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7

So, in the meantime, I'm trying something a bit different... It's not the neatest sewing job, but I've managed to sew the strands together, doing a basic up and down through the middle (with the strands overlapping each other) and then looping over and under each side to hold it together on the sides as well. At least this way, there's no big knot and it ...


6

Fisherman's knot This is what I would use if you are looking for a pure knot solution. One of the easiest ones to use as well since it is just two overhands knots. Image from Wikipedia Basically lay the ends of the elastic along side each other. Then take one end and tie an overhand knot around the other end. Then do the same with the other loose end. (...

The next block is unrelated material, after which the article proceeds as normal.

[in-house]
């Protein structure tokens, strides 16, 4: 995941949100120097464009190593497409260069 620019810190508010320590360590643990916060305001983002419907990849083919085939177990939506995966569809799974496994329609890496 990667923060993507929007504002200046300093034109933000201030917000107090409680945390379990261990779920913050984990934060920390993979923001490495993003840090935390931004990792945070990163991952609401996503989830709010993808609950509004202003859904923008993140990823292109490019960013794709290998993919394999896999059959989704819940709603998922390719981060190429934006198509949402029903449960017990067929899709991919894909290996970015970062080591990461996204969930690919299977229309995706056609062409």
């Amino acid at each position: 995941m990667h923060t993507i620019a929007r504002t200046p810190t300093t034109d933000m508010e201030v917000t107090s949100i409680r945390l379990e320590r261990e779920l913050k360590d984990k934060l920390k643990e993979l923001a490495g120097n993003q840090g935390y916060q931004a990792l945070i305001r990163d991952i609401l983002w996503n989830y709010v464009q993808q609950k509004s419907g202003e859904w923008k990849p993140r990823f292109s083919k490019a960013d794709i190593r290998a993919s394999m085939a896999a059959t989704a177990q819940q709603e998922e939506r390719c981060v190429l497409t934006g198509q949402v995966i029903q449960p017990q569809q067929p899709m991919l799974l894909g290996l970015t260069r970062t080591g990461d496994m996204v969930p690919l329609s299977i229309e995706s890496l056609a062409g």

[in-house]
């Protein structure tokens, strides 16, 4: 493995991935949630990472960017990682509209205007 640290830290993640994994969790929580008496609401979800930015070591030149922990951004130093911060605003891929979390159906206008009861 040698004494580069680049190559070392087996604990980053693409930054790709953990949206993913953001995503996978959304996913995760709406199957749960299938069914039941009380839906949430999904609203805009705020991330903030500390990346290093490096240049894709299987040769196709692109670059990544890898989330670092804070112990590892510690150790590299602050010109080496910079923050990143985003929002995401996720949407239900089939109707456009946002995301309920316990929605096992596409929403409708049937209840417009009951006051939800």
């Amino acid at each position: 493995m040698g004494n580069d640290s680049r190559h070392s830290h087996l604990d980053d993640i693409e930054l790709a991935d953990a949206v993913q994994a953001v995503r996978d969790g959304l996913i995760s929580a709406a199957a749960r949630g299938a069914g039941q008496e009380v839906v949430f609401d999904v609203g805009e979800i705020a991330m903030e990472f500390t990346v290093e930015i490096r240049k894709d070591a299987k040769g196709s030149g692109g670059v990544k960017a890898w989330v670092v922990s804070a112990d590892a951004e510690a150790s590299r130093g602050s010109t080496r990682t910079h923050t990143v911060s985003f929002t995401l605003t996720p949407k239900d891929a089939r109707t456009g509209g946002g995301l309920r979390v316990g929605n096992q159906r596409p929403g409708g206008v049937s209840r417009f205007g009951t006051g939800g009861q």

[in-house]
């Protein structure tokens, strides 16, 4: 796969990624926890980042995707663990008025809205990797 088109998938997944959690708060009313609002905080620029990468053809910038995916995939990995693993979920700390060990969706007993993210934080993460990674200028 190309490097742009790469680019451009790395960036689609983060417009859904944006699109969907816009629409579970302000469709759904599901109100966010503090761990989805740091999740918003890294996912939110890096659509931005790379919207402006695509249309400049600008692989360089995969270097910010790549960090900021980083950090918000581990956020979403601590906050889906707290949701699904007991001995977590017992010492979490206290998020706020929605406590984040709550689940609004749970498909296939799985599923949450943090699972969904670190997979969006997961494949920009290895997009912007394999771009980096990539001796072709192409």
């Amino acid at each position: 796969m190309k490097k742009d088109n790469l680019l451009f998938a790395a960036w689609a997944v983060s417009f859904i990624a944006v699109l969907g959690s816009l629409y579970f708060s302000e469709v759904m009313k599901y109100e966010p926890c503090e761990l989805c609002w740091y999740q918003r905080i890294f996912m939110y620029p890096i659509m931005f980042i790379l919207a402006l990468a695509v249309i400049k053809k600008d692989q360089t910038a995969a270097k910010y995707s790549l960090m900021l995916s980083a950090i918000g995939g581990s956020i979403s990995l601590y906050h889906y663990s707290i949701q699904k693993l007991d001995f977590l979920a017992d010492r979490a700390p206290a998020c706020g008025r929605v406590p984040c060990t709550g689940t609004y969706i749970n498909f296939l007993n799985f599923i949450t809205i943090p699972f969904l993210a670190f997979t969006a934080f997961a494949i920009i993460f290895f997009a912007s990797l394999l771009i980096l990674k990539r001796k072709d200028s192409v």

6

As you know, the vibration of the chime is what causes the sound. Within that vibration are peaks and troughs of vibration, but there are also nodes where the vibration is barely, if at all, noticeable. If you don't tie down the chime at exactly one of these nodes, you'll attenuate your sound and cause buzzing anyway. Instead of tying your chimes, think ...


5

Your other answer, from @fred_dot_u, is probably the way to go but for completeness, here are a few other ideas. First, a single overhand knot won't hold. If you combine two, make sure to combine them into a reef knot (or square knot) and not a granny knot, which is likely to loosen under vibration. A reef knot or even a shoelace knot is adequate here. If, ...


5